Submit to our 2019 Literary Awards!

This year's Literary Awards are now open for submissions. Our esteemed guest judges are Kristen Arnett, fiction; Anna Leahy, creative nonfiction, and R. A. Villanueva, poetry.

Winners in each category will receive $1000 and publication in Ninth Letter. All entrants will receive a one-year subscription.

Go here for complete guidelines and to submit your work!

Featured Writer: Baltazar Lopes


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F I C T I O N    //    P O E T R Y



Contributors' Notes

John Chapman graduated from Boston University with a degree in psychology and recently graduated from SUNY Potsdam with a BFA in Creative Writing. He's currently writing a science-fantasy novel as well as researching Civil War field musicians for a nonfiction book he hopes to write. He plans on returning to Boston to break into the publishing world.

M. K. Foster is an MFA candidate at the University of Maryland, College Park, where she teaches academic and creative writing. Her poetry won the 2013 Gulf Coast Poetry Prize, selected by Stanley Plumly, has been recognized with an Academy of American Poets Prize, and has appeared or is forthcoming in H.O.W. Journal, The Journal, Radar Poetry, and elsewhere.

Katharine Johnsen recently earned her MFA in Creative Writing as the Bernice Kert Fellow at the University of North Carolina Wilmington; she received her BA from Emory University. She is the recipient of a Dorothy Sargent Rosenberg Poetry Prize and a scholarship from the Sewanee Writers' Conference. Her poems have appeared or are forthcoming in Mid-American Review, Birmingham Poetry Review, Painted Bride Quarterly, Tupelo Quarterly, and elsewhere..

Kathleen Jones lives and works as a teacher and designer in Wilmington, North Carolina. She holds a newly-minted MFA in poetry from the University of North Carolina Wilmington. Her work most recently appeared in Stirring: A Literary Collection and Gesture and is forthcoming in Heavy Feather Review, Baldhip, and Middle Gray.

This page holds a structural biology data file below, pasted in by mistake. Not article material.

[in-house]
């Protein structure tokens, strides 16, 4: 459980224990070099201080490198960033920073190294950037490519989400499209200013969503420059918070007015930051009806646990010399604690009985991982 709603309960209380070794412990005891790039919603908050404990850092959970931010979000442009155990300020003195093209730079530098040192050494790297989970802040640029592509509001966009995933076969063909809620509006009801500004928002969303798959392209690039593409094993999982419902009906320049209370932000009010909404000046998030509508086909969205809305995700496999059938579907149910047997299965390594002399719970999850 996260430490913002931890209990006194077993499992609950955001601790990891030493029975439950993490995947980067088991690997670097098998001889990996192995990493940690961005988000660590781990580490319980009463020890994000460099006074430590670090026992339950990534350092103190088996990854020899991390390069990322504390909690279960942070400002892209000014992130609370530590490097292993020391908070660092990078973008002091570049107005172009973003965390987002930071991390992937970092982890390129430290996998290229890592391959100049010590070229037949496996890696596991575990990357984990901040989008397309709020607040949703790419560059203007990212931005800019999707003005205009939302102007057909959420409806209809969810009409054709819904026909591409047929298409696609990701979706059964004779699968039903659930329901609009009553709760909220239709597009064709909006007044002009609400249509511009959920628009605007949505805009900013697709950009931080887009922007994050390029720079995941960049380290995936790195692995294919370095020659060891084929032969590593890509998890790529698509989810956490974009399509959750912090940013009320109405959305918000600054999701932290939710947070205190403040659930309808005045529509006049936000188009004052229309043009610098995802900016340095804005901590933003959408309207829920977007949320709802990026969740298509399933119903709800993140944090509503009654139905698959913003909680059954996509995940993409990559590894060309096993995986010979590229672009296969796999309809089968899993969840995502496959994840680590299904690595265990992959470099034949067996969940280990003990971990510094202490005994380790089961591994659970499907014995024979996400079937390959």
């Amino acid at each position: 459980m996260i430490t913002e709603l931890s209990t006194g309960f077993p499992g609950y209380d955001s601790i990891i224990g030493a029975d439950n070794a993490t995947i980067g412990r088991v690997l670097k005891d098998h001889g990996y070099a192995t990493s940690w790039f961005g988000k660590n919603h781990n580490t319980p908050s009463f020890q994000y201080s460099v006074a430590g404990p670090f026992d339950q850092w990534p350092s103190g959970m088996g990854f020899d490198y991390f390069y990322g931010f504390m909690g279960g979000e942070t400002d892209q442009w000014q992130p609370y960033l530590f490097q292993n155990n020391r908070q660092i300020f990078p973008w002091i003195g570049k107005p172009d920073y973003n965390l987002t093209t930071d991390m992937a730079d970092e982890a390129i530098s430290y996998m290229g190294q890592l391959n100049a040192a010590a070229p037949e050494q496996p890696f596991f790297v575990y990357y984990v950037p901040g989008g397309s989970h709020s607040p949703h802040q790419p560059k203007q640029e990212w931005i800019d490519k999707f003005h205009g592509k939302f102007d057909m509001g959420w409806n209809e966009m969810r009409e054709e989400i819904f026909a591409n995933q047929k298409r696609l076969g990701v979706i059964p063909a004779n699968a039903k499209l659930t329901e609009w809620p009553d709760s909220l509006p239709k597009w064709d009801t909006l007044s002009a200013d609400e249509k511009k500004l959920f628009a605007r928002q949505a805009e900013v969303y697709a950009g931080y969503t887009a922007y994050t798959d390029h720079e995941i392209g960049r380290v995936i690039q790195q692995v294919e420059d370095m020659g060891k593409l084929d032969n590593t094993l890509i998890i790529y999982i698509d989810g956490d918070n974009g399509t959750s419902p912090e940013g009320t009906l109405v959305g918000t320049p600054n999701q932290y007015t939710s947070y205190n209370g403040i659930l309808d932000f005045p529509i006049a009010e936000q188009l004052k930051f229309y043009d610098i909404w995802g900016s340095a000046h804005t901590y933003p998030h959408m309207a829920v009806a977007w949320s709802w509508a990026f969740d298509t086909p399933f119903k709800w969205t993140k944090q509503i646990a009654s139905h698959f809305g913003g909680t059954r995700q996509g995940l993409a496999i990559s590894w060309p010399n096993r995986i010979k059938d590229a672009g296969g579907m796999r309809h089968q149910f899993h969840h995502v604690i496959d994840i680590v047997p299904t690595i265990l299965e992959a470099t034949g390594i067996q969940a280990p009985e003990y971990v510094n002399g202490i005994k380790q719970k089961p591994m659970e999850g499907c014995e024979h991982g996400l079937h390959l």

Alisha Karabinus recently obtained an MFA in fiction from Purdue University and serves as executive editor of Revolution House. Her work has appeared or is forthcoming in such journals as the Pinch, Passages North, Southeast Review, Flyway, and the Raleigh Review. She lives in West Lafayette, Indiana, with her husband and children.

Kyle McCord is the author of five books of poetry including You Are Indeed an Elk, But This is Not the Forest You Were Born to Graze (Gold Wake 2015) and Gentle, World, Gentler (Ampersand Books 2015). His third book was selected as one of five books of the year by the Poetry Foundation blog. He has work featured in Boston Review, Denver Quarterly, Gulf Coast, Ploughshares, TriQuarterly and elsewhere. He's received grants from the Academy of American Poets, the Vermont Studio Center, and the Baltic Writing Residency. He co-edits iO: A Journal of New American Poetry. He lives and teaches in Des Moines, Iowa, and is completing his PhD in creativing writing at the the University of North Texas.

Matt Morton was a 2013 Finalist for a Ruth Lilly Fellowship. His poetry appears or is forthcoming in Cincinnati Review, Colorado Review, diode, and West Branch, among others. He recently received his MFA from the Writing Seminars at Johns Hopkins University, where he currently teaches creative writing and literature. Find more at www.mattmortonpoetry.com